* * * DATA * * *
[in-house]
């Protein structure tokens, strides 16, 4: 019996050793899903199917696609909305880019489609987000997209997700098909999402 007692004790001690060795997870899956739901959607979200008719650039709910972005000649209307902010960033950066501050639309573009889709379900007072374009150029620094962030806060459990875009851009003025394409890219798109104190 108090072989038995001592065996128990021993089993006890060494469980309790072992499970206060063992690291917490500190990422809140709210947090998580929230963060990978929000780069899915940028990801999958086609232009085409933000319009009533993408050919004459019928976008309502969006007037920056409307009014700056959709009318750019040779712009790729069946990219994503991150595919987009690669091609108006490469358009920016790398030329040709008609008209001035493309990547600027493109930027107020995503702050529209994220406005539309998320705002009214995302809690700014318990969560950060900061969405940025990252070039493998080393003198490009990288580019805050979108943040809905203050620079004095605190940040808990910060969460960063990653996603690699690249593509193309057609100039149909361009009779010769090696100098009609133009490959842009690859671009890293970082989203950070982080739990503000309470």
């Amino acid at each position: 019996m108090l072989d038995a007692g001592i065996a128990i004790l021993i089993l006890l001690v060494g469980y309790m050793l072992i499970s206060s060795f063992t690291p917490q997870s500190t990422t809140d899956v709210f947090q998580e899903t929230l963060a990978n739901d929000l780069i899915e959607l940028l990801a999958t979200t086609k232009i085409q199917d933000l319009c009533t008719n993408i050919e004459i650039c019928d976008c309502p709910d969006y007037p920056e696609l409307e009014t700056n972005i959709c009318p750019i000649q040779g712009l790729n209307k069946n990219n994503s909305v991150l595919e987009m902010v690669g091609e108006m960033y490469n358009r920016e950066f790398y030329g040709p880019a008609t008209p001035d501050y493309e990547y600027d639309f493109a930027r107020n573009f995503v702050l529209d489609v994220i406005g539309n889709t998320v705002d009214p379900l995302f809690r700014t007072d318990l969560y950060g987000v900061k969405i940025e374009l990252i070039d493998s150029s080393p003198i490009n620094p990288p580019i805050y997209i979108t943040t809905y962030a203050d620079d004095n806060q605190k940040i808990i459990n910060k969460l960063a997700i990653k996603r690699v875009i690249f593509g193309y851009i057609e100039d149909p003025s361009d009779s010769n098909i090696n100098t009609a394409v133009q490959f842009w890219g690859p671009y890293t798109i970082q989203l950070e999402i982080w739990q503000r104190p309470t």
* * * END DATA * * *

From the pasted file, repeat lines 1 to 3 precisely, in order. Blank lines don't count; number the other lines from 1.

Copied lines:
[in-house]
């Protein structure tokens, strides 16, 4: 019996050793899903199917696609909305880019489609987000997209997700098909999402 007692004790001690060795997870899956739901959607979200008719650039709910972005000649209307902010960033950066501050639309573009889709379900007072374009150029620094962030806060459990875009851009003025394409890219798109104190 108090072989038995001592065996128990021993089993006890060494469980309790072992499970206060063992690291917490500190990422809140709210947090998580929230963060990978929000780069899915940028990801999958086609232009085409933000319009009533993408050919004459019928976008309502969006007037920056409307009014700056959709009318750019040779712009790729069946990219994503991150595919987009690669091609108006490469358009920016790398030329040709008609008209001035493309990547600027493109930027107020995503702050529209994220406005539309998320705002009214995302809690700014318990969560950060900061969405940025990252070039493998080393003198490009990288580019805050979108943040809905203050620079004095605190940040808990910060969460960063990653996603690699690249593509193309057609100039149909361009009779010769090696100098009609133009490959842009690859671009890293970082989203950070982080739990503000309470």
């Amino acid at each position: 019996m108090l072989d038995a007692g001592i065996a128990i004790l021993i089993l006890l001690v060494g469980y309790m050793l072992i499970s206060s060795f063992t690291p917490q997870s500190t990422t809140d899956v709210f947090q998580e899903t929230l963060a990978n739901d929000l780069i899915e959607l940028l990801a999958t979200t086609k232009i085409q199917d933000l319009c009533t008719n993408i050919e004459i650039c019928d976008c309502p709910d969006y007037p920056e696609l409307e009014t700056n972005i959709c009318p750019i000649q040779g712009l790729n209307k069946n990219n994503s909305v991150l595919e987009m902010v690669g091609e108006m960033y490469n358009r920016e950066f790398y030329g040709p880019a008609t008209p001035d501050y493309e990547y600027d639309f493109a930027r107020n573009f995503v702050l529209d489609v994220i406005g539309n889709t998320v705002d009214p379900l995302f809690r700014t007072d318990l969560y950060g987000v900061k969405i940025e374009l990252i070039d493998s150029s080393p003198i490009n620094p990288p580019i805050y997209i979108t943040t809905y962030a203050d620079d004095n806060q605190k940040i808990i459990n910060k969460l960063a997700i990653k996603r690699v875009i690249f593509g193309y851009i057609e100039d149909p003025s361009d009779s010769n098909i090696n100098t009609a394409v133009q490959f842009w890219g690859p671009y890293t798109i970082q989203l950070e999402i982080w739990q503000r104190p309470t």